They Excommunicated My Dad!


One Sunday after our church service, the senior pastor extended his hand to greet my dad, one of his fellow elders. Yanking his hand away, my dad jetted past him. I sometimes question why God let that instance from six years ago sear my memory. Frankly, I don’t know.

But I do know that like this memory, God used my dad’s excommunication for good. I hope this testimony shows that. I hope it encourages churches to not shirk what God requires for their good and, most importantly, for his name’s sake (see Matt. 18:15-17; 1 Cor. 5).

I suspect many pastors fear obeying Jesus’ command in this area because they dread the strife that could result. Judging by what happened with my dad and the reactions from my church, my family and myself, I understand that fear. But I hope this testimony will help you overturn that fear and embrace faithful obedience to Jesus’ commands.


I love my dad. Though I’ll reference hard memories, I won’t dwell on his sin here.

Given problems in my family at the time, some church members questioned if my dad should still serve as an elder (see 1 Tim. 3:4). He eventually left the church because he didn’t think these charges were properly handled. Refusing to reconcile with my church and my family, my dad, one of our church’s longest-serving and most-beloved elders, was eventually excommunicated.

The church was split over my dad’s discipline. Some members argued that it was right, some argued it was wrong, and others ranged between these two ends. Disunity struck my family, too. Some of us were confused, others angry. As life went on, God brought my siblings to different schools and places. With some of them went resentment for the church and the situation.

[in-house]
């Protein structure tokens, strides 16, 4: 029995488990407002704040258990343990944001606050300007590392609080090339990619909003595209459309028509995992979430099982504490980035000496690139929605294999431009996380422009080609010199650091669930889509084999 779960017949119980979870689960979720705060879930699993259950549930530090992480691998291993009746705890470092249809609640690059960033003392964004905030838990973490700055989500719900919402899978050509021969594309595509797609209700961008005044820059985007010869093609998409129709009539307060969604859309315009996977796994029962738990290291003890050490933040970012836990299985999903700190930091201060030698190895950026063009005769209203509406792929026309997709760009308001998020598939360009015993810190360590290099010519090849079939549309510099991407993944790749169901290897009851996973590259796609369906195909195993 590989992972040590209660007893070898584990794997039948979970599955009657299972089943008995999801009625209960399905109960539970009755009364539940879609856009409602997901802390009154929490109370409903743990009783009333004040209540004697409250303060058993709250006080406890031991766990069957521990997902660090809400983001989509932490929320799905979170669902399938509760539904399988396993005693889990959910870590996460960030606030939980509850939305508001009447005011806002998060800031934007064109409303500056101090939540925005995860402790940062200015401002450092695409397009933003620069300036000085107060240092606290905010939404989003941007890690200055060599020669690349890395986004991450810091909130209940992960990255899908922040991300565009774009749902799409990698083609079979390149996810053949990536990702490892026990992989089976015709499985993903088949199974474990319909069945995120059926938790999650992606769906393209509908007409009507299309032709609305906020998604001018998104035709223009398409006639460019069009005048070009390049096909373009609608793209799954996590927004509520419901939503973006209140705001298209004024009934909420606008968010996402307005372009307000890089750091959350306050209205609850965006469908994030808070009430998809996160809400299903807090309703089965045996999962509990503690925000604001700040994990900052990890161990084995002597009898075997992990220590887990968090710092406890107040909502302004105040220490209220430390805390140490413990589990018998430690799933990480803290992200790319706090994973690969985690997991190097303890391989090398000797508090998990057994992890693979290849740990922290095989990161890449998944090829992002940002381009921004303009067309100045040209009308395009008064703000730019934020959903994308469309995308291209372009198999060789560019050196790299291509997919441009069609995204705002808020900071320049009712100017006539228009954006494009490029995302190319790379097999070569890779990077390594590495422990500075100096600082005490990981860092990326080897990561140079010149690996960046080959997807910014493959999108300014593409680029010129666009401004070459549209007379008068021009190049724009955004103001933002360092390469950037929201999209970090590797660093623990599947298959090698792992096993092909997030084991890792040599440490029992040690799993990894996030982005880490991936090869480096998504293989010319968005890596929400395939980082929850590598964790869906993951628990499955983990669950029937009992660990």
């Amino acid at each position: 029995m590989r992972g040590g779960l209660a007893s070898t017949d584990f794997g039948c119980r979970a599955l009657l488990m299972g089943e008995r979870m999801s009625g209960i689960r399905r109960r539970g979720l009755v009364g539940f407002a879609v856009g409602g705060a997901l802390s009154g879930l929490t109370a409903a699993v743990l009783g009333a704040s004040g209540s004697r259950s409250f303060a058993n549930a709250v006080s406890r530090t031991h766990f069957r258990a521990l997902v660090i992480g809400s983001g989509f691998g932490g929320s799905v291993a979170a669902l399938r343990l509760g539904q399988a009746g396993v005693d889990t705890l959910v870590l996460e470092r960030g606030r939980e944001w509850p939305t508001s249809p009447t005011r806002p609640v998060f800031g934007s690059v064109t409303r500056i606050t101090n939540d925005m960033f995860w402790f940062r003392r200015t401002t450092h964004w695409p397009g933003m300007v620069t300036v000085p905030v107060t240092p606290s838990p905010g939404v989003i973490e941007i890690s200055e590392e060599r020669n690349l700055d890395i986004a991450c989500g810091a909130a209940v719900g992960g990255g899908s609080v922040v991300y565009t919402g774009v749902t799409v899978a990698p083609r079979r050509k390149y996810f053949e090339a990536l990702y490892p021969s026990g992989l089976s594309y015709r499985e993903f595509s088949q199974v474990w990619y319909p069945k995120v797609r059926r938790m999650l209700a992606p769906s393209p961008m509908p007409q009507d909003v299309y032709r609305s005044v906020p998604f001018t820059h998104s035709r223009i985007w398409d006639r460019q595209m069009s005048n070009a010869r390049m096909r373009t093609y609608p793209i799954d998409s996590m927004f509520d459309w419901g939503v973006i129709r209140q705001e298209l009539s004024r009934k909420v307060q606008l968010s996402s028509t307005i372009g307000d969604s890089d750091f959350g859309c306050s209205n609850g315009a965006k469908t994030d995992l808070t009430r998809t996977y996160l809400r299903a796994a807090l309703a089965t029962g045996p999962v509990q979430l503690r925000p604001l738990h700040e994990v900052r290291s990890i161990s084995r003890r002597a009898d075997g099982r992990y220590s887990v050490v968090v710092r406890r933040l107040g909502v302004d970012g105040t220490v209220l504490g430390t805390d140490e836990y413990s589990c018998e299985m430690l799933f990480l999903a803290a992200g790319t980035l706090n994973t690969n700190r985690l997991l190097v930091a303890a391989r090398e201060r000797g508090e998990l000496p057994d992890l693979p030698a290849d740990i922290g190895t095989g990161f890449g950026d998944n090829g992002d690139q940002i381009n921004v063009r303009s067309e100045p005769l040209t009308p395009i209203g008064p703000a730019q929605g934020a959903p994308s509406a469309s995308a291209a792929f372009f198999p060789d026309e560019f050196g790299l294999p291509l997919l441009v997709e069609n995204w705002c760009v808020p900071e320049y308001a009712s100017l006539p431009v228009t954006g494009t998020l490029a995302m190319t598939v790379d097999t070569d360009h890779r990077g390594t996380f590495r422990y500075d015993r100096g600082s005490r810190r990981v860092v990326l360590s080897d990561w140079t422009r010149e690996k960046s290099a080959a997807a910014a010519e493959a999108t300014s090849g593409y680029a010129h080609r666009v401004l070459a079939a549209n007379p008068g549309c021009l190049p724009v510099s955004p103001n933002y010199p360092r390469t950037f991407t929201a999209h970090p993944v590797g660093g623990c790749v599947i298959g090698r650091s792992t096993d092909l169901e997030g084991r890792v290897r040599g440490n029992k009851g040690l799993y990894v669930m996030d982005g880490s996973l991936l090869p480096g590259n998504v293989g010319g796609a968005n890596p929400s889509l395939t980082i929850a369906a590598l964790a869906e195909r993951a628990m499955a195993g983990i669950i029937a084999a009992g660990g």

I—the baby among five children—was confused. I had no idea what excommunication was. I blamed it for splitting my family and my church. To me, church discipline wasn’t just cold, harsh and unexpected: it was disastrous. It was an iceberg; my family and my church were the Titanic.


Years have now passed, and today I can tell you that the church made the right decision. I can also tell you some ways God used the decision for good.

Through my dad’s discipline, my local church protected Christ’s name for its members and the watching world.

Through my dad’s discipline, God drew most of my family members closer to himself.

Through my dad’s discipline, my desire to pastor a local church continues to grow.


Church discipline is painful. Though I’m tempted to stew on the negatives, I’m humbled when I reflect on how the church came together to support my family during this time. Because we were church members, we were a part of the church’s family; we were one body. Though not always perfectly timed or expressed, church members did their best to love my family. They mourned with my mother and prayed for our family—including my dad. Though my family and my church were sinking, all hands were on deck.

This unity through suffering matched the picture Paul paints of the church in 1 Corinthians 12:26. Even though this painting looked messy when it began, it’s turning out masterfully. Indeed, church discipline drove this church to her master, Christ, for refuge. My dad’s sin spread division through the church like cancer. God’s corrective surgery—which in this case was formal church discipline—removed that spreading division. As with any surgery, wounds ran deep and scars remain. But ultimately that local body, now healed and strengthened, better displays God’s holiness, love, and name.